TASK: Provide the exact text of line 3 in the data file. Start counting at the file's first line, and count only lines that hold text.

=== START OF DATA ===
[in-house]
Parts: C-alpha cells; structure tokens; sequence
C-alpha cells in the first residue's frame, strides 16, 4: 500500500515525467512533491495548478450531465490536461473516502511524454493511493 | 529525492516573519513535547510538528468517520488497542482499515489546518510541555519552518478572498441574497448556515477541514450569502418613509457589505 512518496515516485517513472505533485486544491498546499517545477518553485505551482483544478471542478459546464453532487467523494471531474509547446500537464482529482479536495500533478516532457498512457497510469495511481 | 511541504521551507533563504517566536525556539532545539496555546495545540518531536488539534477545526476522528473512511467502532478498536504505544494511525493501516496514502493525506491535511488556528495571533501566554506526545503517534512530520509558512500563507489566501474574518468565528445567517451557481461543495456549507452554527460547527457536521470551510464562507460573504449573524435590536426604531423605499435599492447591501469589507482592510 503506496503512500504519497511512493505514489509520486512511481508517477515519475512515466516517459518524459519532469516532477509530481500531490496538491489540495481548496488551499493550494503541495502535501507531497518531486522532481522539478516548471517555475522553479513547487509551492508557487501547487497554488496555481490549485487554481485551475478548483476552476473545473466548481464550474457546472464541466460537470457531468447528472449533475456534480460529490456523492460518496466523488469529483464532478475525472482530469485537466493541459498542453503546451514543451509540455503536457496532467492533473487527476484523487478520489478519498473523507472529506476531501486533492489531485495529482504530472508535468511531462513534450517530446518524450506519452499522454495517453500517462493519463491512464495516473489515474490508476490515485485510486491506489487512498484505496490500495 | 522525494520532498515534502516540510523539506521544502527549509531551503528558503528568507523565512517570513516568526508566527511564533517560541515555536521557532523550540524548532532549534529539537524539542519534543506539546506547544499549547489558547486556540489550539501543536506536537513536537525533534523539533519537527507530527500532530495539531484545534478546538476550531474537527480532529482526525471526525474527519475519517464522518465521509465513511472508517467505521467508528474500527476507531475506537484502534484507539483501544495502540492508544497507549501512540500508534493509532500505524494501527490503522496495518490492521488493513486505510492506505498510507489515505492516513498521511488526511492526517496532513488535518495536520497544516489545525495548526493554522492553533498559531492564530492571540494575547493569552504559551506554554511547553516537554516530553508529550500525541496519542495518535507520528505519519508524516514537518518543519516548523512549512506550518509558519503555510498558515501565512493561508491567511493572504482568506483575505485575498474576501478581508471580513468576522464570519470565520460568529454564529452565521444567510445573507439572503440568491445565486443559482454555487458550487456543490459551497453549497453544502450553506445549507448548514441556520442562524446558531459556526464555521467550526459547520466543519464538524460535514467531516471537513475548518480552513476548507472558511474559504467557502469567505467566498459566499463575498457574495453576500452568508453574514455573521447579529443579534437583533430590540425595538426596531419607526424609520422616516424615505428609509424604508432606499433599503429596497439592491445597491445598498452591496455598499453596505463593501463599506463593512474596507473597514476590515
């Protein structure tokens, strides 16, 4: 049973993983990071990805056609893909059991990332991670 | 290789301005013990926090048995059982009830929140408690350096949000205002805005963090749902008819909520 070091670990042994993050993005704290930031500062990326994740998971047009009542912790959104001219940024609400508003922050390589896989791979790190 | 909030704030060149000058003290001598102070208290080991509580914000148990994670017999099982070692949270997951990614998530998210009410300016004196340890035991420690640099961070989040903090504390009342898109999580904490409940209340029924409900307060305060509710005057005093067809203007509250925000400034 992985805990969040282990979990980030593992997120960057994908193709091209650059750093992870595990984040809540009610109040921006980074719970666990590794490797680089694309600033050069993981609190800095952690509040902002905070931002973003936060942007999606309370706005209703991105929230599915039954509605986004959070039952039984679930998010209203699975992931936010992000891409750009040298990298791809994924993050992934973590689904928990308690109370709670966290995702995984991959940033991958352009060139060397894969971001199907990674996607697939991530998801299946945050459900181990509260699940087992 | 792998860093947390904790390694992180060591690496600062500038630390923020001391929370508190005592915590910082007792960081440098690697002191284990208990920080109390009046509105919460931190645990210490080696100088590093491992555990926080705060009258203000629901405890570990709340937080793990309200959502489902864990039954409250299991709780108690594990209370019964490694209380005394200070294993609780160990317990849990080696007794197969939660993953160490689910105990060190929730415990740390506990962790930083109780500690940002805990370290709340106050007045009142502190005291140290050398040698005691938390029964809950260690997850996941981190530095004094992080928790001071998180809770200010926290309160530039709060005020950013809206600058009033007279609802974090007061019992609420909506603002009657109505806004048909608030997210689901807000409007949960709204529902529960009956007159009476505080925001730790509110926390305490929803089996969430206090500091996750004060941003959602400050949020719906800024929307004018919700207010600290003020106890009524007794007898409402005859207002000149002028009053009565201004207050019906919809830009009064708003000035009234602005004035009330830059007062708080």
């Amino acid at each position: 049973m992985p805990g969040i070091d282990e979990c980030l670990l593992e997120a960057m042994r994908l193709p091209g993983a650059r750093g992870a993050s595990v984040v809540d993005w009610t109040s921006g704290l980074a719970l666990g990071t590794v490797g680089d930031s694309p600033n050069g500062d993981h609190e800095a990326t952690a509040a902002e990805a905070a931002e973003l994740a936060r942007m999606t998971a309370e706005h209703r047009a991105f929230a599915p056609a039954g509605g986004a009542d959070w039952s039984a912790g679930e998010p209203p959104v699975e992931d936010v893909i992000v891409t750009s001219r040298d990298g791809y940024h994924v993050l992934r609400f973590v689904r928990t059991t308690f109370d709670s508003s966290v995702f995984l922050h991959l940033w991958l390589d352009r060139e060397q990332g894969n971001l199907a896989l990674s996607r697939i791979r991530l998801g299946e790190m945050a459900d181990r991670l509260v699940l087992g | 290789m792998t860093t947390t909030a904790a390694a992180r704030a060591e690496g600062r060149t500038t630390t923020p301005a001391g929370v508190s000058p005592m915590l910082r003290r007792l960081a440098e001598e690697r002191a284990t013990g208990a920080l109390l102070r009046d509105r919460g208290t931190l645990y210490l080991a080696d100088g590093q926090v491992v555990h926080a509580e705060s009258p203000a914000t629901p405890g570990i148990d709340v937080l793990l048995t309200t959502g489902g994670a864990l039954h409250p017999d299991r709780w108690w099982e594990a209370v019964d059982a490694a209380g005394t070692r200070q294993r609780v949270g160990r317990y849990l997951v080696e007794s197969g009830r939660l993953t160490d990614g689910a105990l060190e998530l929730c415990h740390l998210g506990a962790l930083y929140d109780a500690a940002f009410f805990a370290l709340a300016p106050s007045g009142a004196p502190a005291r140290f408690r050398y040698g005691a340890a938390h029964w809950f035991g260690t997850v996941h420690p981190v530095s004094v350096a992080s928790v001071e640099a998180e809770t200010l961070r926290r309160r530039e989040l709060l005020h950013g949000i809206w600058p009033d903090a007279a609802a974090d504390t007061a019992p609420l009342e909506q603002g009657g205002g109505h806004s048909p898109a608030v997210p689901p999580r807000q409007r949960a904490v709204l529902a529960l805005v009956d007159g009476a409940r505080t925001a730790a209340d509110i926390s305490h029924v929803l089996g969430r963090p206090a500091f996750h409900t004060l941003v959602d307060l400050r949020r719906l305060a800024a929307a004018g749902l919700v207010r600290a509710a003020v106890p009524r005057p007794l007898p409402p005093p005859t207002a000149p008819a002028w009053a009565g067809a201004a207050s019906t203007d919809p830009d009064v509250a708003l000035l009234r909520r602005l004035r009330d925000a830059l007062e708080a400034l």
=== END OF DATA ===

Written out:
C-alpha cells in the first residue's frame, strides 16, 4: 500500500515525467512533491495548478450531465490536461473516502511524454493511493 | 529525492516573519513535547510538528468517520488497542482499515489546518510541555519552518478572498441574497448556515477541514450569502418613509457589505 512518496515516485517513472505533485486544491498546499517545477518553485505551482483544478471542478459546464453532487467523494471531474509547446500537464482529482479536495500533478516532457498512457497510469495511481 | 511541504521551507533563504517566536525556539532545539496555546495545540518531536488539534477545526476522528473512511467502532478498536504505544494511525493501516496514502493525506491535511488556528495571533501566554506526545503517534512530520509558512500563507489566501474574518468565528445567517451557481461543495456549507452554527460547527457536521470551510464562507460573504449573524435590536426604531423605499435599492447591501469589507482592510 503506496503512500504519497511512493505514489509520486512511481508517477515519475512515466516517459518524459519532469516532477509530481500531490496538491489540495481548496488551499493550494503541495502535501507531497518531486522532481522539478516548471517555475522553479513547487509551492508557487501547487497554488496555481490549485487554481485551475478548483476552476473545473466548481464550474457546472464541466460537470457531468447528472449533475456534480460529490456523492460518496466523488469529483464532478475525472482530469485537466493541459498542453503546451514543451509540455503536457496532467492533473487527476484523487478520489478519498473523507472529506476531501486533492489531485495529482504530472508535468511531462513534450517530446518524450506519452499522454495517453500517462493519463491512464495516473489515474490508476490515485485510486491506489487512498484505496490500495 | 522525494520532498515534502516540510523539506521544502527549509531551503528558503528568507523565512517570513516568526508566527511564533517560541515555536521557532523550540524548532532549534529539537524539542519534543506539546506547544499549547489558547486556540489550539501543536506536537513536537525533534523539533519537527507530527500532530495539531484545534478546538476550531474537527480532529482526525471526525474527519475519517464522518465521509465513511472508517467505521467508528474500527476507531475506537484502534484507539483501544495502540492508544497507549501512540500508534493509532500505524494501527490503522496495518490492521488493513486505510492506505498510507489515505492516513498521511488526511492526517496532513488535518495536520497544516489545525495548526493554522492553533498559531492564530492571540494575547493569552504559551506554554511547553516537554516530553508529550500525541496519542495518535507520528505519519508524516514537518518543519516548523512549512506550518509558519503555510498558515501565512493561508491567511493572504482568506483575505485575498474576501478581508471580513468576522464570519470565520460568529454564529452565521444567510445573507439572503440568491445565486443559482454555487458550487456543490459551497453549497453544502450553506445549507448548514441556520442562524446558531459556526464555521467550526459547520466543519464538524460535514467531516471537513475548518480552513476548507472558511474559504467557502469567505467566498459566499463575498457574495453576500452568508453574514455573521447579529443579534437583533430590540425595538426596531419607526424609520422616516424615505428609509424604508432606499433599503429596497439592491445597491445598498452591496455598499453596505463593501463599506463593512474596507473597514476590515